Used Chevy Tahoe Nets Incredible Resale Price in France

By -

Driving a big SUV like a Chevy Tahoe in Europe isn’t really practical, but it can certainly be profitable.

If you’ve ever spent time traversing European roads, you already know that it’s an entirely different experience than driving in American. For one, cars are, well, tiny. For the most part, anyway. Sky high gas prices, coupled with tiny city streets essentially require you to forgo big trucks like the Chevy Tahoe for econobox hatchbacks. Which is why most manufacturers don’t even bother trying to sell them overseas.

That doesn’t mean that people in Europe don’t dream of owning and driving full-size trucks and SUVs, however. But importing one isn’t exactly easy, thanks to stiff laws and pricey tariffs and taxes. So as you might imagine, there’s a few bucks to be made if you are willing and able to navigate through that sea of red tape.

Chevy Tahoe

And that’s exactly what renowned car flipper and reseller “Boz” is famous for. Boz has turned countless exotic and high end cars for profit, but none can match the cash he took in from a beat up 2008 Chevy Tahoe. As he explains in this video from VINwiki, sometimes it’s the vehicles that are the most difficult to obtain that people covet the most.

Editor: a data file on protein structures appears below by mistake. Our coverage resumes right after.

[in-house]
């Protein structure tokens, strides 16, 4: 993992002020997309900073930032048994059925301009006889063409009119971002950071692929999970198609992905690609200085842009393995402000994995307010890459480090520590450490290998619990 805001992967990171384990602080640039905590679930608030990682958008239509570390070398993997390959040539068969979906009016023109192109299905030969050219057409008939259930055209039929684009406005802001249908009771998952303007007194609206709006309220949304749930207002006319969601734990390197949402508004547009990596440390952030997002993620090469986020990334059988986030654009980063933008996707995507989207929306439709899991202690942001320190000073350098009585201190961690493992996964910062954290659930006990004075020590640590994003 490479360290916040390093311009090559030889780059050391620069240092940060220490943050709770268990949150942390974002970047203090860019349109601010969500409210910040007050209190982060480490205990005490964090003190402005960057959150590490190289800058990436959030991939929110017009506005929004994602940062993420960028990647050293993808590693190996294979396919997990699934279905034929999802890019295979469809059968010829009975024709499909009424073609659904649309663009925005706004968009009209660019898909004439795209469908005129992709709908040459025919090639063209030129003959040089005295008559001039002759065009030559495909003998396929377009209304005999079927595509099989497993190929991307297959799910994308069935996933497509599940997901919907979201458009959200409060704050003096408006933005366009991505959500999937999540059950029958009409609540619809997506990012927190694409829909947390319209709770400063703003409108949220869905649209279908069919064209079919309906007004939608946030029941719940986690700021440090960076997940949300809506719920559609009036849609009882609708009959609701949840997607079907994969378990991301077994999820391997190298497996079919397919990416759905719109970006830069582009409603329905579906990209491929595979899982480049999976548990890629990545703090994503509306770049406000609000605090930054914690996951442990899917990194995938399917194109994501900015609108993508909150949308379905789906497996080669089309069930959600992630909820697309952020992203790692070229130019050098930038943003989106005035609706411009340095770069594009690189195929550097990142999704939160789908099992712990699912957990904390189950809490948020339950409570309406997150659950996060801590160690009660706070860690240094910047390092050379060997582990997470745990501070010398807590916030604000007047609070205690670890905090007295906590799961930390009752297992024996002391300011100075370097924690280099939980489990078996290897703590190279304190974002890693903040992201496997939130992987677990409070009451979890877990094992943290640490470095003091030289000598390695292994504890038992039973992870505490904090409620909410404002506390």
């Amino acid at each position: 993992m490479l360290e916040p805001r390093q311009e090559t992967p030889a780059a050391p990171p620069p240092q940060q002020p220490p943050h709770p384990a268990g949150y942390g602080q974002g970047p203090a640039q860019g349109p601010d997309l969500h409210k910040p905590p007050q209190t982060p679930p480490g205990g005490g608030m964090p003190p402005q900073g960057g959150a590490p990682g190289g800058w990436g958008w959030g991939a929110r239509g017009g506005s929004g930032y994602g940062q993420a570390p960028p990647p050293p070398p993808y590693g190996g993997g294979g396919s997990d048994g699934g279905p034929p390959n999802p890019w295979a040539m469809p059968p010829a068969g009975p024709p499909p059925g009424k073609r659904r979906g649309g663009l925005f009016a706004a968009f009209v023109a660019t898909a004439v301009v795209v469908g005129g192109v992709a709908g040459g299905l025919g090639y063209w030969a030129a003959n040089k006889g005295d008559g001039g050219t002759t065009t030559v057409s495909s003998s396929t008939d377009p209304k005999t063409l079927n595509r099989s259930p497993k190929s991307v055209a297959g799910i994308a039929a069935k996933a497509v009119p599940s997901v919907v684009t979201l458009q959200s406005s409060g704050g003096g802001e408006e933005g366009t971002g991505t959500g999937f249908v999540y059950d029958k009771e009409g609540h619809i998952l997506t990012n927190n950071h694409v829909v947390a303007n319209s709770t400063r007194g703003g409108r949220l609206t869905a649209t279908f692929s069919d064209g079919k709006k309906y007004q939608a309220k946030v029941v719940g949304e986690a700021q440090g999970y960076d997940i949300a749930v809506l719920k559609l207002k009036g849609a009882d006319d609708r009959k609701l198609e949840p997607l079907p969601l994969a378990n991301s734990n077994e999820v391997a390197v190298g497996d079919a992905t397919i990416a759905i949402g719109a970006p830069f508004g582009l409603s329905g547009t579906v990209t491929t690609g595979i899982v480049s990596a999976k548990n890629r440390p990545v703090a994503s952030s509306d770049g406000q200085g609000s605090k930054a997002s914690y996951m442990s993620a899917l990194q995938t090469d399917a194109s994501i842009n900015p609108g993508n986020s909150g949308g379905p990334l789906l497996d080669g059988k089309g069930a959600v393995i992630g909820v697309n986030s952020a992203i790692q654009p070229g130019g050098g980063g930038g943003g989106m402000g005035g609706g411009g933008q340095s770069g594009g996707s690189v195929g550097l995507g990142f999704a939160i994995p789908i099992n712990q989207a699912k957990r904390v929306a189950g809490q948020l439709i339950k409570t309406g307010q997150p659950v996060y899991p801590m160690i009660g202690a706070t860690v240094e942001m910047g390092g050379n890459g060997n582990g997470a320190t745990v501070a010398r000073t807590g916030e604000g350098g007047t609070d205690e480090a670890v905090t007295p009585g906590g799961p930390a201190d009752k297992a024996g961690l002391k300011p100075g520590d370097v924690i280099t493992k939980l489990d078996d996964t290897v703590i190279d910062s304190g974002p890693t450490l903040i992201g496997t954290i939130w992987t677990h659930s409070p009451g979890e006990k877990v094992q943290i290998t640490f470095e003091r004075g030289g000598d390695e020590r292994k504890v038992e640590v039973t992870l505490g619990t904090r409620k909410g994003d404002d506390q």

Boz purchased his Tahoe back in 2010 while living in Miami. With the country recovering from a massive recession, he was able to pick up the 5,000 mile gas guzzler for a mere $22,000. When Boz moved to St. Martin a couple of years later, he shipped the Tahoe with him. But the Caribbean Island’s tiny roads and hefty traffic took a toll on the big black ‘ute, trashing the bodywork.

Regardless, Boz took the Chevy Tahoe with him to France. Even though importing it was what he called a “complicated process” that “isn’t really legal.” Requirements for things like seatbelts, lighting, and glass are completely different and must be changed. According to Boz, the frustrating process of registering a vehicle can take up to a year.

Chevy Tahoe

But as we all know, if “you know the right people,” things can happen much quicker. So two days later, Boz was driving on the roads (and sidewalks) of France. Much to the ire of French citizens, who weren’t used to seeing something so large and intimidating on public roads. But the cost and impracticality of actually driving the Tahoe in France eventually led Boz to sell the big ‘ute.

After listing the Chevy for sale, it took a full five days for Boz to find a willing buyer. Willing to pay a whopping $60,000 for the well-used ‘ute, that is. For a vehicle that might have brought $5,000 here in the states. Coincidentally, Boz’s $38,000 profit on the Chevy Tahoe went down as his largest ever. And it’s got us scoping out used Tahoes for sale locally. Now we just need a “friend” a France…

Brett Foote is a longtime contributor to Internet Brands’ Auto sites, including Chevrolet Forum, Rennlist, and Ford Truck Enthusiasts.

Comments ()